Of all the genres, fans of westerns get one of the rawest deals with a film or two a year - 'The Missing', 'Open Range', 'The Alamo', 'The Three Burials of Melquiades Estrada', 'The Proposition' in the last five - if they're lucky. This year's offering is 'Seraphim Falls', a well-worked hunter-and-the-hunted story which gives Brosnan and Neeson two unusual roles.
Set after the American Civil War, the film opens with Gideon (Brosnan) making his way through the Rockies. While preparing something to eat he's shot at by Carver (Neeson) and his men. Wounded in the arm, Gideon's frantic bid to escape takes him down mountainsides, through freezing cold waters and finally to a quiet spot where he can take the bullet out of his arm - all with Carver & Co not far behind. But why is Carver after Gideon? And whose side should we be on?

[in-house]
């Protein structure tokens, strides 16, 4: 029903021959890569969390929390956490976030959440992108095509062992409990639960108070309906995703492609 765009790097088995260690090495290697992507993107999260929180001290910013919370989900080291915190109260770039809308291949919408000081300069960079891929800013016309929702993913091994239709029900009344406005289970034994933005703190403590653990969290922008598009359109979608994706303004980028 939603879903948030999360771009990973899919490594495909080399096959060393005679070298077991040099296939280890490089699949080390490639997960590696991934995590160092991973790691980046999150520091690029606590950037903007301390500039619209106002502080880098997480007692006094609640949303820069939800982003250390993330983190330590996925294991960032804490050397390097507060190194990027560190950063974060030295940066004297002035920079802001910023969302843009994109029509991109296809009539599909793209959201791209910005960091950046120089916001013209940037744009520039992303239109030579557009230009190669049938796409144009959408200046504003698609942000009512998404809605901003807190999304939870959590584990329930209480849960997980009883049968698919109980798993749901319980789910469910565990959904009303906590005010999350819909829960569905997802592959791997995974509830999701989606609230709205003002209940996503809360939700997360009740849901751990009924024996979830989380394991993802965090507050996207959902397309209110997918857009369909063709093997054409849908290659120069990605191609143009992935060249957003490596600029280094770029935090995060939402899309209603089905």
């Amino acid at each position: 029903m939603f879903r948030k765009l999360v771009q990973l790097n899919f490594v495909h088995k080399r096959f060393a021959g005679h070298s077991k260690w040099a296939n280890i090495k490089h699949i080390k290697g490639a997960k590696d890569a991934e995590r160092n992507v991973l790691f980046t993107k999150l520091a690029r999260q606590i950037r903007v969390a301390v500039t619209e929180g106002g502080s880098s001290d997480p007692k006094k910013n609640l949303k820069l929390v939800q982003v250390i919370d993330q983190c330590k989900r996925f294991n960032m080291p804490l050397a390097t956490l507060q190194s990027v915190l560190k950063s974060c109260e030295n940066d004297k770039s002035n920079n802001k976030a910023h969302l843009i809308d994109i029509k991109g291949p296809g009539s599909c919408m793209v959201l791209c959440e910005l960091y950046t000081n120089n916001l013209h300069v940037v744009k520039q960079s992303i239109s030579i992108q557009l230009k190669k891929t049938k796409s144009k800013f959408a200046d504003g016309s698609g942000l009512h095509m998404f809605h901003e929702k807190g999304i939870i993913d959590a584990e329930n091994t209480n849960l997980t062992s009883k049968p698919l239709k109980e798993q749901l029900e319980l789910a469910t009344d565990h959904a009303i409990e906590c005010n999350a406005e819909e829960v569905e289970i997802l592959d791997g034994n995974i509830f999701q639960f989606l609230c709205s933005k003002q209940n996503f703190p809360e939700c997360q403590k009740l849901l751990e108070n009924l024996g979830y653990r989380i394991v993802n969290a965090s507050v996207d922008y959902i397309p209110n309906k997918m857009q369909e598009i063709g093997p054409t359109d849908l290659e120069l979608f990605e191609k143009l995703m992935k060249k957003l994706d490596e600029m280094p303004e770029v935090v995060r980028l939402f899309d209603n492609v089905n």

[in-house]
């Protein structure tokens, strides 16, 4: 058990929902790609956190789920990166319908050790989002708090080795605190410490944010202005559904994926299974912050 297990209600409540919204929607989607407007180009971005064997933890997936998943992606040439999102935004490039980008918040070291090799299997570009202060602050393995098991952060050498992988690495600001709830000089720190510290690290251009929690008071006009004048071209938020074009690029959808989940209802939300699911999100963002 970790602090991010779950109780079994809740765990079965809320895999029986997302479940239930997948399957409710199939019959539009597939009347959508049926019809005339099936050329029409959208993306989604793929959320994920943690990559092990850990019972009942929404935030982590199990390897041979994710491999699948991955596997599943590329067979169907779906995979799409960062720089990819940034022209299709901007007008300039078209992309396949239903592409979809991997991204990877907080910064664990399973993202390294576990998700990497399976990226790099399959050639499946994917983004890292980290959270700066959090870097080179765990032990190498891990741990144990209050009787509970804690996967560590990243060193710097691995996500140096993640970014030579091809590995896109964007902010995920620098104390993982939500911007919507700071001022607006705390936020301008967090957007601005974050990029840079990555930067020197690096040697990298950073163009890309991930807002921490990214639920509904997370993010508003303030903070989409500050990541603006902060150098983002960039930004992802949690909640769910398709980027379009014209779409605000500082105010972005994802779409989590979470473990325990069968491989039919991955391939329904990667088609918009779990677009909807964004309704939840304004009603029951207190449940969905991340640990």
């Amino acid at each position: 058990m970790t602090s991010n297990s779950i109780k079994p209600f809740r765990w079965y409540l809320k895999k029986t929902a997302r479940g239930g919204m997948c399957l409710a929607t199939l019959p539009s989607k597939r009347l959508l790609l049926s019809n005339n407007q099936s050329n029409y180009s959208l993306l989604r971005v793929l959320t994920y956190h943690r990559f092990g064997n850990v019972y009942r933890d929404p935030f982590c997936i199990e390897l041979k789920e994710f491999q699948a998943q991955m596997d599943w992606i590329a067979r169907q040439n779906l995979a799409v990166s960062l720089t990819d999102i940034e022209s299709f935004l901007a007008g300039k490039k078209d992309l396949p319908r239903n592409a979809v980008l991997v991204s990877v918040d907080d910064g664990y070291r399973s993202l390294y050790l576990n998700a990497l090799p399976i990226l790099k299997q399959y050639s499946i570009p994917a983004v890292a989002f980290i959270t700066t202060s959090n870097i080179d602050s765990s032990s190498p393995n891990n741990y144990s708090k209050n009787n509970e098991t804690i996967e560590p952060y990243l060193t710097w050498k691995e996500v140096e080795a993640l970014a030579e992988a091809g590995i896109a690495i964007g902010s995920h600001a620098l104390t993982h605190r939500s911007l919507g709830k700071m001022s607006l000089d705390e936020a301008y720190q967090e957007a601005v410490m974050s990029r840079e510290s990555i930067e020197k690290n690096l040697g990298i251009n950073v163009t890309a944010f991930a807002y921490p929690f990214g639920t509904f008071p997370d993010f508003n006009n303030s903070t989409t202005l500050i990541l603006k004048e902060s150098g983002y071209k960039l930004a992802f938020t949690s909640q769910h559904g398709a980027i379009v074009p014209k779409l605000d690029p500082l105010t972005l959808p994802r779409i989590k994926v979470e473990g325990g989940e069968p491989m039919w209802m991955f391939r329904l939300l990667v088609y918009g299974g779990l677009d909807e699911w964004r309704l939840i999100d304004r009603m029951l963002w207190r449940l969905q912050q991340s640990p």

With lines like "Son, nobody can protect nobody in this world. The sooner you realise that the better" and "Only the dead can know the end of war, Captain", 'Seraphim Falls' doesn't deal in conventional heroes or noble deeds, but is no less rewarding without them.
Making his feature directing debut, director and co-writer David Von Ancken reveals himself to be a filmmaker with a strong sense of the themes and dynamics of the western, who manages to combine taut action scenes, an anti-war message and some surreal touches into a story of two very troubled central characters shackled to a shared past.
A veteran of such TV series as 'CSI: NY', 'Without a Trace' and 'The Shield', Von Ancken gives Brosnan and Neeson a strong script to work with and the two Irish acting heavyweights respond by roughing it in the wilderness with suitable gusto.
Playing the most dead-eyed character of his career, Brosnan gives one of his most memorable performances as Gideon, a man you know is capable of doing very bad things but whom you still identify with as he tries to evade capture. Neeson is also cast against type as the pursuer who is destroying himself in his bid to destroy Gideon, and throughout you'll be convinced that he should try darker roles more often.
While the twist and the ending feel somewhat rushed, 'Seraphim Falls' will ease western fans' pangs for a while.